On this week’s Yesflix/Noflix we’re going to sink our teeth into some vampire-centric TV on Netflix. Now, if you know anything, you’ll know that vampires on the big and small screen tend to cycle in and out, and generally will stick around so long as the theme is presently trending. One semi-decent vampire related thing turns up and all of a sudden you’re drowning in movies and every TV show is cramming the buggers in left, right and centre. Our screens become saturated with them and people get bored; then it’s back in the coffins they go for another few years.
We’re dealing with vampire shows that look like they’re here to stay, one of these is a show so infamous in its cult status that it’s used as a comparison for everything that’s come after. I am of course talking about Buffy The Vampire Slayer. Going head to head with the Buff-meister herself is a relatively recent show I was pointed to and told, under oath, was the best thing since Buffy: The Originals, which is a successful spin-off of The Vampire Diaries. When you hear that you can’t but at least give it a chance, after all, Buffy is pretty old now even by my standards. Unfortunately, since this is Yesflix/Noflix, one of these has not reacted well to the sunlight of modern times.
Yesflix – Buffy The Vampire Slayer
Was there ever a single doubt in your minds that Buffy was going to drop kick its competition out of the window and collapse a flaming building on its head? Despite being made over a decade ago there is no show that holds a candle to it in terms of story, characters, humour or “holy shitsticks!” moments. The great thing about Buffy is that it’s complete; you aren’t going to start watching, get hooked and find the show ending in the middle of a narrative or find something that doesn’t get tidied up. It’s there, it’s awesome and it’ll autoplay on Netflix.
If you’ve been living under a rock since the 90’s and have managed to avoid any exposure to all forms of pop culture, Buffy The Vampire Slayer is a show based on the cult movie of the early nineties and revolves around the daily messed up lives of a teenage girl and her friends as they battle evil. Buffy herself was one of the popular individuals at school, a cheerleader, who finds herself the chosen slayer of her generation, the only one in the world picked to knock teeth out of the monsters hiding under the bed. Normally, this would entail a life of solitude, pain, night time monster slaying and her young and inevitable death. But Buffy chose to break quite a few rules along the way. She’s going to outlive high school, fight through college and she’s going to do it surrounded by family and friends. There was only one Slayer, but that didn’t mean she had to take everything on alone.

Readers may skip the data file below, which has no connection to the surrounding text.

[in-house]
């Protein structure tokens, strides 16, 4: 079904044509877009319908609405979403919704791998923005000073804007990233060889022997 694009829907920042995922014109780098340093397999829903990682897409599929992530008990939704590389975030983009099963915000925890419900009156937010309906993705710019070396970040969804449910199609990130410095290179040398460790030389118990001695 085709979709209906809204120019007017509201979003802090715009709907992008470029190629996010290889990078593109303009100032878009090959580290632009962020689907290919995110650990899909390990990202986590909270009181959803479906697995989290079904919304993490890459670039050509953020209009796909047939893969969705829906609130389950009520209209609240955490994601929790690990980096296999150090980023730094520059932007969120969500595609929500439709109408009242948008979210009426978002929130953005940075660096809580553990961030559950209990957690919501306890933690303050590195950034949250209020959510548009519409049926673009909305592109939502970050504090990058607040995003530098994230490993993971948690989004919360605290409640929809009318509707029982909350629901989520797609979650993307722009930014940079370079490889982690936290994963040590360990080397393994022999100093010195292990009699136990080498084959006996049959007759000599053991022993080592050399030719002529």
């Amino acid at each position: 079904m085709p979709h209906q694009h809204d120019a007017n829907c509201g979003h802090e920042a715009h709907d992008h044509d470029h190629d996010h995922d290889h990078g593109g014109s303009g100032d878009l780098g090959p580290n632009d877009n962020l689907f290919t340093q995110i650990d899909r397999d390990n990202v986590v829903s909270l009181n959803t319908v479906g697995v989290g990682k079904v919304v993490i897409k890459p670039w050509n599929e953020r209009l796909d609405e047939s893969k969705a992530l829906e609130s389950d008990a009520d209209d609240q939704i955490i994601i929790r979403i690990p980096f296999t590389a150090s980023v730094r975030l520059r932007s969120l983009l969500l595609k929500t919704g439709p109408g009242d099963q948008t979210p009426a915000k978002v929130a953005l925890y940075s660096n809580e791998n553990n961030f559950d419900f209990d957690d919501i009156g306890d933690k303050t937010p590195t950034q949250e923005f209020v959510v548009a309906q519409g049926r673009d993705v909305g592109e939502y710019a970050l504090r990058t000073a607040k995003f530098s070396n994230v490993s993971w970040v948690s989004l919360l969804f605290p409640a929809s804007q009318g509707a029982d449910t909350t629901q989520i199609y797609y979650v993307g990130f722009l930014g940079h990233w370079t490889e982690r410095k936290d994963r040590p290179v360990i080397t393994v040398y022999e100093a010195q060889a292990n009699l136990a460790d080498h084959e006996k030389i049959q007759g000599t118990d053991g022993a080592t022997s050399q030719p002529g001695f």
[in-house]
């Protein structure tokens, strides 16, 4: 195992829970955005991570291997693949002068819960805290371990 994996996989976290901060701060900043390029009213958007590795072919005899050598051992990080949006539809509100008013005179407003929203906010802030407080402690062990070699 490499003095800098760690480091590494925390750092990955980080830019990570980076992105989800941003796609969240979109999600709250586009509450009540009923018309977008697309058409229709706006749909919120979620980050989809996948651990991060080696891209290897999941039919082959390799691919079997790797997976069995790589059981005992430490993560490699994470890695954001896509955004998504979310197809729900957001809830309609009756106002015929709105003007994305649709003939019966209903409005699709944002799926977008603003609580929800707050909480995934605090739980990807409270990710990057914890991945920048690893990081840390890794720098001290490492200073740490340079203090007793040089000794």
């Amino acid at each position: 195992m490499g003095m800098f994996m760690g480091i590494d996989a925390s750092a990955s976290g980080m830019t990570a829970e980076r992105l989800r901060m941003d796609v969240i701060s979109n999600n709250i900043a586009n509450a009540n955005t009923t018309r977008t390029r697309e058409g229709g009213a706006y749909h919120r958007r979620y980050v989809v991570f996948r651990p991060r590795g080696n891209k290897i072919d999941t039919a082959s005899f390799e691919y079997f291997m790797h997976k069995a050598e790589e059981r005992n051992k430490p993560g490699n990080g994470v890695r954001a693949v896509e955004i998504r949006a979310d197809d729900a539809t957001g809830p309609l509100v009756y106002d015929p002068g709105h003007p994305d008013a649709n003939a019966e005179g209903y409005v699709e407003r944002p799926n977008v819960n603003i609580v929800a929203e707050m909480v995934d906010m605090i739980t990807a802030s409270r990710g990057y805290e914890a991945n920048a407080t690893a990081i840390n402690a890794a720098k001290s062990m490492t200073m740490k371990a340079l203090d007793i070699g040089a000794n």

One of the great things I always found with Buffy was the ability to create amazing villains. I’ve never watched a show where I was consistently secretly hoping the villain won but were openly thrilled when they didn’t. The Mayor is still to this day possibly one of my favourite villains of all time; hand sanitizer be damned. If there was one thing I loved about them all it was how flawed and Human they could all be, villains included. Even when they appeared to be anything but. From Glory’s almost childlike madness to Adam’s twisted and misguided search for meaning and purpose, all the way to Willow’s pain and grief fueled rage. Every villain that followed the Master was unique, well put together and played by some amazing actors. It remains one of the greatest shows I’ve ever had the privilege of watching and it’s well worth another watch.
Fans of Marvel’s Agents of SHIELD, Arrow and The Flash will LOVE this!
Noflix – The Originals
You get the feeling they tried quite hard with the show. There are some stellar performances from some great actors but there’s just no cohesive direction. No one grows emotionally, no one seems capable of picking an agenda and sticking to it. All of the characters lack true Humanity; anything we can really relate to. At most it seems to be merely a façade put on in order for a story arc to make sense and discarded almost immediately after; turning personality traits on and off is no way to go about characters. Two seasons of the show have seen some of the most unnecessarily convoluted stories ever played out on TV. Absolutely NOT in the same league as Buffy.
If you’ve never watched The Originals, it’s a spin-off of The Vampire Diaries and follows the three virtually unkillable original vampires, Klaus, Rebekah and Elijah – individuals with so much emotional baggage they should really be committed for their own good and the safety of everyone around them. It’s difficult to keep track of and subsequently care about them as characters when they kill former close allies on a transient whim and have mood shifts like the Autumn breeze. Any time you do think they might just be likable you find yourself reigning yourself in pretty much immediately because it’s not simply a matter of if they go and ruin everything on purpose, but when. The majority of supporting characters seem to lack any kind of agency and appear only as tools to move the storyline forward. They become dispensable pawns. In Buffy, stories progressed and flowed according to where characters emotions were at a point in time. The heartache Buffy felt sending Angel to Hell might not have affected her the same way at a later stage in the show. That’s not present in The Originals, the characters don’t grow in any way and any change is usually so the story will line up and won’t be any more confusing. As such it becomes a tiring and all round frustrating watch at many points.
Are there even any villains in The Originals? Is everyone even an answer?
I’d stake them if I thought that would be the end of it.